Happy National Bundt Day 2014! One of the most satisfying celebrations of the year, Bundt Day marks the start of the holiday baking season. I usually end up with about 3-4 cakes to share with family and friends. This year is no exception. We’ll be making and eating way too much cake today.
The Swiss Bundt: Kugelhopf/Gugelhupf
As I’ve written before, Switzerland has a rich history of making the precursor to Bundt cakes—the kugelhopf (a.k.a. gugelhupf and many other names). Since the early 19th century, according to Patrimoine Culinaire Suisse, nearly all Swiss cookbooks contained at least one recipe for this fluted cake with a whole in the middle. In comparison, the Nordic Ware company introduced the Bundt pan to the United States in the 1950s.
I love discovering old Swiss-style molds for these cakes and need to add one to my collection. The photos below show some examples of these antique molds, which are on display at the Alimentarium in Vevey, Switzerland
I recently found a recipe for a gugelhupf in a Swiss cookbook for children that I borrowed from a friend. Here’s dairy-free version of the gugelhupf, which reminds me of an American-style pound cake. It’s delicious served with fresh berries and a big dollop of whipped dairy-free cream.
Adapted from Backen mit Globi (2013).
Wet ingredients – Mixture #1:
7 egg yolks
250 gram dairy-free margarine, soft
100 grams powdered sugar
7 grams vanilla sugar
zest of 1-2 lemons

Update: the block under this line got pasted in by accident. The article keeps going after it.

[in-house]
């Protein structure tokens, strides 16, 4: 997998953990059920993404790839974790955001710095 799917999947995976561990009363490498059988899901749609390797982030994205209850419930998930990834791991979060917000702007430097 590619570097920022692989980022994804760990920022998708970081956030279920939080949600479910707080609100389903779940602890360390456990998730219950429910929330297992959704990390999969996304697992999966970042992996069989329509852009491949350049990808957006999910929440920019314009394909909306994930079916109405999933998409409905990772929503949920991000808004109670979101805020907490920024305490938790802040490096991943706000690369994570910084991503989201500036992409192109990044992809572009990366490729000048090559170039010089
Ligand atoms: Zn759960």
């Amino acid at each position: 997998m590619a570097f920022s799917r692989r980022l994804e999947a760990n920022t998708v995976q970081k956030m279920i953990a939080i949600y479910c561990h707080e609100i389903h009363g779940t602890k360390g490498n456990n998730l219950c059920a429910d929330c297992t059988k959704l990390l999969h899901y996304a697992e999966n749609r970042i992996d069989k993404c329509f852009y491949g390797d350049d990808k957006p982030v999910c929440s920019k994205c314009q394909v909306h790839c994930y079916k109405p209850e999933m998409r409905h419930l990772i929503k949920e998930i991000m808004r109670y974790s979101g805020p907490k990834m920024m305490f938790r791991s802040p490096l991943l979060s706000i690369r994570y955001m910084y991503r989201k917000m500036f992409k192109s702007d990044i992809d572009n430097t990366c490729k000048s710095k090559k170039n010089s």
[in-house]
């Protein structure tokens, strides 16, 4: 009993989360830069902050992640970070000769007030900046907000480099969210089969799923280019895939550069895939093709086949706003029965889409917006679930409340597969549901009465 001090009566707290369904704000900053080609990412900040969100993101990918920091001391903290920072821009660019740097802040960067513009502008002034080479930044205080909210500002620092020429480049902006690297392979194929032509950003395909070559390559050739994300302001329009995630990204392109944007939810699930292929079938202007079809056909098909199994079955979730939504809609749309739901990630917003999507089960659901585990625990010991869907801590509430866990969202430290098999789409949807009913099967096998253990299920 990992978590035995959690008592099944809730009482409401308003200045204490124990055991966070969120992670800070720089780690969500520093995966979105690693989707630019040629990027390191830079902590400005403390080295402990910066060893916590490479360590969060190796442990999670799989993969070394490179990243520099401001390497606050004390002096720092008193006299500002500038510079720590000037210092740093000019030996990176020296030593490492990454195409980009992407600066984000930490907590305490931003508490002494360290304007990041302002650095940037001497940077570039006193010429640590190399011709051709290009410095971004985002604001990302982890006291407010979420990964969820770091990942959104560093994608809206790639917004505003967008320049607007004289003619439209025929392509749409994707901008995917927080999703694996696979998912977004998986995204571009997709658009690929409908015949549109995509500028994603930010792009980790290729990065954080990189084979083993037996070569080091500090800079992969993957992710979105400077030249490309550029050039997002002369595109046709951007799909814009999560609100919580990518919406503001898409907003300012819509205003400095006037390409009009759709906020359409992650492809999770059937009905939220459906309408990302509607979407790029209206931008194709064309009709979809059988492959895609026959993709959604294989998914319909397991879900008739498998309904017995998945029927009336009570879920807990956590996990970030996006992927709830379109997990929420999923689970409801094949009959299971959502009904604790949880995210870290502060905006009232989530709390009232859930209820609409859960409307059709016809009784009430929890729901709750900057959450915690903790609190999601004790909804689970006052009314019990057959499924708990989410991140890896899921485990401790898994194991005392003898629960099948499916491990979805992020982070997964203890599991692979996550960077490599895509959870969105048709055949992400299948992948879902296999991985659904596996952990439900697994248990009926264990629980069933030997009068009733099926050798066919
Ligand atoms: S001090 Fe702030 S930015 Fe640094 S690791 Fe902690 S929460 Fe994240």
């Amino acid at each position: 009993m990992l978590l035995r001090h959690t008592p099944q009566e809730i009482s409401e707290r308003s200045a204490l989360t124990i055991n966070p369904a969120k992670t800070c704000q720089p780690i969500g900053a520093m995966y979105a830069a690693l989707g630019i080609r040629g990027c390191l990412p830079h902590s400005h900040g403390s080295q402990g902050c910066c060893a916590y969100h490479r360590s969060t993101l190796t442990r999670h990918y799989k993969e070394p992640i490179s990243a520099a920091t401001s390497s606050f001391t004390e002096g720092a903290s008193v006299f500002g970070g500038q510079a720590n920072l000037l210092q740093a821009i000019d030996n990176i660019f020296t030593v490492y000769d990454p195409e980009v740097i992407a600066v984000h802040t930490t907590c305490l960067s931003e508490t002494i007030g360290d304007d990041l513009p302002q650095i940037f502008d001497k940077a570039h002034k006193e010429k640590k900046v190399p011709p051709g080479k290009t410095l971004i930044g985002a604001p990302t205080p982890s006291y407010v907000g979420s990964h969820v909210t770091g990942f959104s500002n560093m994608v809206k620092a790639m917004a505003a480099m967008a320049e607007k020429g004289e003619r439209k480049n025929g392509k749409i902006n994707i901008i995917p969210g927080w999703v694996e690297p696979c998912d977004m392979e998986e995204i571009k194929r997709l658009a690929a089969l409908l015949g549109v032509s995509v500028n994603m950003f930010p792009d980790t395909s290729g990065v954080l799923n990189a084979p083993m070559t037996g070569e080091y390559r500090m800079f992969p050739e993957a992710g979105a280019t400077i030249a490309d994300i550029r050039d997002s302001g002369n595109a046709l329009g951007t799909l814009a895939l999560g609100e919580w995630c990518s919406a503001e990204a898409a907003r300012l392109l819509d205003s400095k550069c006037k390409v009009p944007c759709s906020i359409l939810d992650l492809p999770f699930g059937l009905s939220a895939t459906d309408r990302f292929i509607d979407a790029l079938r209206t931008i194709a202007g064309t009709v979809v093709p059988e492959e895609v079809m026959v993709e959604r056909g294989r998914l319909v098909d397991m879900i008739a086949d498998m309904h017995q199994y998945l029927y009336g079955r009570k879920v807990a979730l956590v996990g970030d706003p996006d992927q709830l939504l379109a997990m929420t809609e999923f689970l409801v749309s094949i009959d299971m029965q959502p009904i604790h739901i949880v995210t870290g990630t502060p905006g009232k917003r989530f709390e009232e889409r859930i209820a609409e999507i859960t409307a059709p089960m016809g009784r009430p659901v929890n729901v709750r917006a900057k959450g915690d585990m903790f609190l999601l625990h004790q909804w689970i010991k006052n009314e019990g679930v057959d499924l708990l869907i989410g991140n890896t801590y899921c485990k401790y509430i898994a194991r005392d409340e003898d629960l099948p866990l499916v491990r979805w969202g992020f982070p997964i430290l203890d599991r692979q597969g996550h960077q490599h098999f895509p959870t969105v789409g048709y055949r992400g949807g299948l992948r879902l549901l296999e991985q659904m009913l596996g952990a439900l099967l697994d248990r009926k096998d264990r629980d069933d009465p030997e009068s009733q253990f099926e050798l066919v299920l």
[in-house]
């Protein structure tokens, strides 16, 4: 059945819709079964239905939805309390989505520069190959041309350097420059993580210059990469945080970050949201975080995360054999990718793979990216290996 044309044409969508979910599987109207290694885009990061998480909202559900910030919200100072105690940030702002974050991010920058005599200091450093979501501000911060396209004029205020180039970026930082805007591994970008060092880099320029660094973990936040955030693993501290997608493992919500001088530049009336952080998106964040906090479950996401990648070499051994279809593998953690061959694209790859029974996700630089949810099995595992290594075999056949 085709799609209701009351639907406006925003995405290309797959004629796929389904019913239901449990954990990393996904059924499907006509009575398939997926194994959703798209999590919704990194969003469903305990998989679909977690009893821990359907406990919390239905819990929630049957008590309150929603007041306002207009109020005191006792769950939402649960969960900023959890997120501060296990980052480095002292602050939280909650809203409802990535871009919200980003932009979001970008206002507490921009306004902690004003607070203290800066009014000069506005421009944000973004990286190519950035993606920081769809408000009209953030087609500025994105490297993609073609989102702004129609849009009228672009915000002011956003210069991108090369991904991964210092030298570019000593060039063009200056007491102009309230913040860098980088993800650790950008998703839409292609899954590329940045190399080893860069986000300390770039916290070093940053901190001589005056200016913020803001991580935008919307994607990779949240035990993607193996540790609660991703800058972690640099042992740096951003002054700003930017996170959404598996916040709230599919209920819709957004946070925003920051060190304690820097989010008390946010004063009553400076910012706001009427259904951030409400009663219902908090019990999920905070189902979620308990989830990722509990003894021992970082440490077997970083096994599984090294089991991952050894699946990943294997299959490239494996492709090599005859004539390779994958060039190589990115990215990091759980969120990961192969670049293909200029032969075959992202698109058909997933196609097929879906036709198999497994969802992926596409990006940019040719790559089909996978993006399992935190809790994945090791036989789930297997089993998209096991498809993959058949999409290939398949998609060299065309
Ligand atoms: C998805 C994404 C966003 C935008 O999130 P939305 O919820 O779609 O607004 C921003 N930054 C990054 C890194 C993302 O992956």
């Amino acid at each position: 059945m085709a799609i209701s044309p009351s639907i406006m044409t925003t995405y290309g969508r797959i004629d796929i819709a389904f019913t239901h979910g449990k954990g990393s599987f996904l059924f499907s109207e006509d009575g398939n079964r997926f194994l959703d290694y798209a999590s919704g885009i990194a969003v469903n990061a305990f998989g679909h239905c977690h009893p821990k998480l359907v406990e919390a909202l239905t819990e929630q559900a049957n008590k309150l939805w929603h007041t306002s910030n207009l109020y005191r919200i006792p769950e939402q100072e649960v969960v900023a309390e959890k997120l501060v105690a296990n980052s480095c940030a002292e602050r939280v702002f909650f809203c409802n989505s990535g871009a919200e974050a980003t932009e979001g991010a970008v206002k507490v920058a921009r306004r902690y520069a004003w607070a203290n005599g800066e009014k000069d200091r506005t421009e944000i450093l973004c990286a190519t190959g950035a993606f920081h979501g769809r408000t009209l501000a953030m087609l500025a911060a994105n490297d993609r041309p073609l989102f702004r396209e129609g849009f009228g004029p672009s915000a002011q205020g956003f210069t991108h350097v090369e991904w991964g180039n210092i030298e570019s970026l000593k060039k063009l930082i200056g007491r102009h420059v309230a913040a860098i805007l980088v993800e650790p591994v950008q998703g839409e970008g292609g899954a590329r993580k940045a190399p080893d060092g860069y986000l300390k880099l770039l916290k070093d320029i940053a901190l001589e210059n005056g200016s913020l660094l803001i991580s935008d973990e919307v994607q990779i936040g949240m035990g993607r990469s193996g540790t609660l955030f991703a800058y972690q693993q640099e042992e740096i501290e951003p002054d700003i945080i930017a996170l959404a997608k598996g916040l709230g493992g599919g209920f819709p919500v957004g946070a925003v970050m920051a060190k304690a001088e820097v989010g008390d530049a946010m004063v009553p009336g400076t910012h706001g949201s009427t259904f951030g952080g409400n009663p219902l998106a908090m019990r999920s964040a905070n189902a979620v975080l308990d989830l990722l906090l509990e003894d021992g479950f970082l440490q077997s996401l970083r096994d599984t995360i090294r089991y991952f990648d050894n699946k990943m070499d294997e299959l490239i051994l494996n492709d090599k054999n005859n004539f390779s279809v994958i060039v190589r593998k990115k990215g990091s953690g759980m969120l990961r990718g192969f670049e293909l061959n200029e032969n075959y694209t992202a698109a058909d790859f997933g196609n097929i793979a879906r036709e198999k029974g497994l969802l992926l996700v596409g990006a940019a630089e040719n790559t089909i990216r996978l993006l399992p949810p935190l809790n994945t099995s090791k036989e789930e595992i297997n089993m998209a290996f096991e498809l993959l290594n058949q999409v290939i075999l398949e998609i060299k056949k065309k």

Wet ingredients – Mixture #2:
7 egg whites
1/8 teaspoon salt
150 grams sugar
150 grams all-purpose flour
100 grams corn starch
1. With dairy-free margarine, grease and flour a cake mold with a diameter of 20 cm (8 inches) or a 10-cup Bundt pan.
2. Mix together all the wet ingredients for mixture #1 in a large bowl until well-blended. (Please note: separate the eggs and save them for mixture #2).
3. In a separate bowl, mix the egg white and salt vigorously until they form stiff peaks. I did this by hand, but use an electronic mixer if you have one! Then, stir in the sugar.
4. In a third bowl, whisk together the dry ingredients.
5. To the large bowl with mixture #1, gently fold in mxture #2 and the dry ingredients in multiple and alternating batches. Do not overbeat.
6. Pour the batter into the pan, and spread the batter evenly. Bake at about 45 minutes at 180°C/350°F until a toothpick comes out clean when inserted in the cake.
7. Leave the cake in the pan to cool for about 10 minutes, and then invert onto a wire rack to cool completely. When completely cooled, dust generously with powdered sugar.
Are you making an allergy-friendly Bundt cake today? If so, please share your recipe in a comment below or send me a photo. If you’re looking for some inspiration, here’s a video of some of my dairy-free Bundt cakes from over the years. Bon week-end!